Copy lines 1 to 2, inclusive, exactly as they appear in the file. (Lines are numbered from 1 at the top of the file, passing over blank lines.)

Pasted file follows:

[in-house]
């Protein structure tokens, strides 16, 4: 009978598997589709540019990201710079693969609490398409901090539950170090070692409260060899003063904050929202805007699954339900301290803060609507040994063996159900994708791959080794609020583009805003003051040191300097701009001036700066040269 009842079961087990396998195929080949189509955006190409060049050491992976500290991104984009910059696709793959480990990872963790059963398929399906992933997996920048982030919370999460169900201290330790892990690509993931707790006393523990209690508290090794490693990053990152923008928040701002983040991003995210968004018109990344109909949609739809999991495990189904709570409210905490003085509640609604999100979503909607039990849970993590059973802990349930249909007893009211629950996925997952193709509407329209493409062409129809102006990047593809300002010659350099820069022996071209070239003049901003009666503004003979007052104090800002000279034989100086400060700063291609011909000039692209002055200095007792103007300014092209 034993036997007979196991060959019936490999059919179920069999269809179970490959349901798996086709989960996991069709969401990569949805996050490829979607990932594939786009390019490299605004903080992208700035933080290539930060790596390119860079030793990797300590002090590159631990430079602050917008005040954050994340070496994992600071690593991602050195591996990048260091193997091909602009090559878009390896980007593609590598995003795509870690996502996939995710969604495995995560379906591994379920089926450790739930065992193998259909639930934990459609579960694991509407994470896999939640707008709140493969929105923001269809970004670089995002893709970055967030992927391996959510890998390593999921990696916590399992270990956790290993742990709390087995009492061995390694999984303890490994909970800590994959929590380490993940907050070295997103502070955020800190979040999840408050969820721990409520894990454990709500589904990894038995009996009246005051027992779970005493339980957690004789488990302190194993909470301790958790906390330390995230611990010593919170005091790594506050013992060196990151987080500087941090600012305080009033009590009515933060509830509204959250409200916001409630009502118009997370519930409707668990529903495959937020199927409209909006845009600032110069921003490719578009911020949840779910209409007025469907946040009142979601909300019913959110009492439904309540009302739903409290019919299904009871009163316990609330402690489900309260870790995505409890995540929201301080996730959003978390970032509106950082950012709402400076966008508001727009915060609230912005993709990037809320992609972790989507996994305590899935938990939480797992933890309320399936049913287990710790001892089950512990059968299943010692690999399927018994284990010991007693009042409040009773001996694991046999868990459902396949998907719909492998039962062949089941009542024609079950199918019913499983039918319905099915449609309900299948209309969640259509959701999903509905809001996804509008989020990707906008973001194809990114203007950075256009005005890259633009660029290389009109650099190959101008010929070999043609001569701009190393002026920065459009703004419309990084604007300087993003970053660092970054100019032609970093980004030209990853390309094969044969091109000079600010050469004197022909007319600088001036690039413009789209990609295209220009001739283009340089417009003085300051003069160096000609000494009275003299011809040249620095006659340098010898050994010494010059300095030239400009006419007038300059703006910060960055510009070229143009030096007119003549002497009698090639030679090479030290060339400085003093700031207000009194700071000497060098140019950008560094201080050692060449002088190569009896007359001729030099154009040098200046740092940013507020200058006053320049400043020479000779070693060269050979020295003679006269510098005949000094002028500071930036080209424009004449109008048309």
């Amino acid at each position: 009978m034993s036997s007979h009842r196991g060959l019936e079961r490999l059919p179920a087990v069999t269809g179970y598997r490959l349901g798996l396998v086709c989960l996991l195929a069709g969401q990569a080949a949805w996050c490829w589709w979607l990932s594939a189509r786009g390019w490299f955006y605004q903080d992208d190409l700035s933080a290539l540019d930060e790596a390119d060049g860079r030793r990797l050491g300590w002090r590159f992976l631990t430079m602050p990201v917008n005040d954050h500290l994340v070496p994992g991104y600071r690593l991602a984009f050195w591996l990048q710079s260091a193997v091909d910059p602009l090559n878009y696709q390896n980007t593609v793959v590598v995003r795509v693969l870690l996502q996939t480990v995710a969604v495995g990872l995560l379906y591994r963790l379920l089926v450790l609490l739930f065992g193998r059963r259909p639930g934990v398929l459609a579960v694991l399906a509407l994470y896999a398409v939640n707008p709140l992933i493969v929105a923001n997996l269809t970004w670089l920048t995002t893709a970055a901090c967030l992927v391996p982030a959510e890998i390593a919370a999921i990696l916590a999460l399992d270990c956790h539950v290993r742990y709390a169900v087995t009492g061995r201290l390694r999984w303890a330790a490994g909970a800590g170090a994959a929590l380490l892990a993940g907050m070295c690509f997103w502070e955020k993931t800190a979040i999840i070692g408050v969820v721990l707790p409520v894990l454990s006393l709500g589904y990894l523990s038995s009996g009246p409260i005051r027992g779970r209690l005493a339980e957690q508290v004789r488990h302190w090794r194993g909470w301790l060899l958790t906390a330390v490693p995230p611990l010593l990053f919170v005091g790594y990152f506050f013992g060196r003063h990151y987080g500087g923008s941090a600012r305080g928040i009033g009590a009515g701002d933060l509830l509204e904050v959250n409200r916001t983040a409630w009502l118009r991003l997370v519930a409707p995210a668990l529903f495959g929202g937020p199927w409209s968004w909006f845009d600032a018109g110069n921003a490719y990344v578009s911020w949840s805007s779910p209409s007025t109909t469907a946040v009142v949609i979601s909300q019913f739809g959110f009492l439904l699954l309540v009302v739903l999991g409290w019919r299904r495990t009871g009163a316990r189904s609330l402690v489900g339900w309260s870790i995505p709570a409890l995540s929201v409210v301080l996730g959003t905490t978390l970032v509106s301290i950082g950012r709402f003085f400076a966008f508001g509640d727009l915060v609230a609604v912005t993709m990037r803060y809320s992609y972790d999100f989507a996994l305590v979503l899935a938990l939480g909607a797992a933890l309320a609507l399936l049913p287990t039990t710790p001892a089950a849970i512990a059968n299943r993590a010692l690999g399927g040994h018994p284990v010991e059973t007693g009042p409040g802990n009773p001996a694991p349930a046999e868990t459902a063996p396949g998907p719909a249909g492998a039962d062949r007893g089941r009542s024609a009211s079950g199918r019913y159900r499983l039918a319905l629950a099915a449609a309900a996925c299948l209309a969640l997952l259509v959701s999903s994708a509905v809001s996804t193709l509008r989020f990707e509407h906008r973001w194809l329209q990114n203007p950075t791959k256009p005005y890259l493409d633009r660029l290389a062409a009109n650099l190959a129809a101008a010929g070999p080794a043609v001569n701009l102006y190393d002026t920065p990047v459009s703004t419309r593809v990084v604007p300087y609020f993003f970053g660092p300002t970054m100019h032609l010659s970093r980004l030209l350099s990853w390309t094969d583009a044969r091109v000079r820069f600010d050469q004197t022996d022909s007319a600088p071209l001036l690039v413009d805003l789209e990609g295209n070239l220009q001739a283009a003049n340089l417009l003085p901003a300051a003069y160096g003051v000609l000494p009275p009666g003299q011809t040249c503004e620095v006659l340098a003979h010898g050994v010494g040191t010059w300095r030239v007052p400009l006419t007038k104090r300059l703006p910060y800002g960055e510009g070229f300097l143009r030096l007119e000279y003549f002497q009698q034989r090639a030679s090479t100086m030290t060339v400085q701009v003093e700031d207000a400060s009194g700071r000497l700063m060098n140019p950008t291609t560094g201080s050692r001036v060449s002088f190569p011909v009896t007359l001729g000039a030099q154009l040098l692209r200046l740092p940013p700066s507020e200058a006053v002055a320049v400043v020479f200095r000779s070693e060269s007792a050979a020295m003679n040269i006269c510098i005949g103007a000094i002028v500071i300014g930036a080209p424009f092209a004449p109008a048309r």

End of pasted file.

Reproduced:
[in-house]
């Protein structure tokens, strides 16, 4: 009978598997589709540019990201710079693969609490398409901090539950170090070692409260060899003063904050929202805007699954339900301290803060609507040994063996159900994708791959080794609020583009805003003051040191300097701009001036700066040269 009842079961087990396998195929080949189509955006190409060049050491992976500290991104984009910059696709793959480990990872963790059963398929399906992933997996920048982030919370999460169900201290330790892990690509993931707790006393523990209690508290090794490693990053990152923008928040701002983040991003995210968004018109990344109909949609739809999991495990189904709570409210905490003085509640609604999100979503909607039990849970993590059973802990349930249909007893009211629950996925997952193709509407329209493409062409129809102006990047593809300002010659350099820069022996071209070239003049901003009666503004003979007052104090800002000279034989100086400060700063291609011909000039692209002055200095007792103007300014092209 034993036997007979196991060959019936490999059919179920069999269809179970490959349901798996086709989960996991069709969401990569949805996050490829979607990932594939786009390019490299605004903080992208700035933080290539930060790596390119860079030793990797300590002090590159631990430079602050917008005040954050994340070496994992600071690593991602050195591996990048260091193997091909602009090559878009390896980007593609590598995003795509870690996502996939995710969604495995995560379906591994379920089926450790739930065992193998259909639930934990459609579960694991509407994470896999939640707008709140493969929105923001269809970004670089995002893709970055967030992927391996959510890998390593999921990696916590399992270990956790290993742990709390087995009492061995390694999984303890490994909970800590994959929590380490993940907050070295997103502070955020800190979040999840408050969820721990409520894990454990709500589904990894038995009996009246005051027992779970005493339980957690004789488990302190194993909470301790958790906390330390995230611990010593919170005091790594506050013992060196990151987080500087941090600012305080009033009590009515933060509830509204959250409200916001409630009502118009997370519930409707668990529903495959937020199927409209909006845009600032110069921003490719578009911020949840779910209409007025469907946040009142979601909300019913959110009492439904309540009302739903409290019919299904009871009163316990609330402690489900309260870790995505409890995540929201301080996730959003978390970032509106950082950012709402400076966008508001727009915060609230912005993709990037809320992609972790989507996994305590899935938990939480797992933890309320399936049913287990710790001892089950512990059968299943010692690999399927018994284990010991007693009042409040009773001996694991046999868990459902396949998907719909492998039962062949089941009542024609079950199918019913499983039918319905099915449609309900299948209309969640259509959701999903509905809001996804509008989020990707906008973001194809990114203007950075256009005005890259633009660029290389009109650099190959101008010929070999043609001569701009190393002026920065459009703004419309990084604007300087993003970053660092970054100019032609970093980004030209990853390309094969044969091109000079600010050469004197022909007319600088001036690039413009789209990609295209220009001739283009340089417009003085300051003069160096000609000494009275003299011809040249620095006659340098010898050994010494010059300095030239400009006419007038300059703006910060960055510009070229143009030096007119003549002497009698090639030679090479030290060339400085003093700031207000009194700071000497060098140019950008560094201080050692060449002088190569009896007359001729030099154009040098200046740092940013507020200058006053320049400043020479000779070693060269050979020295003679006269510098005949000094002028500071930036080209424009004449109008048309």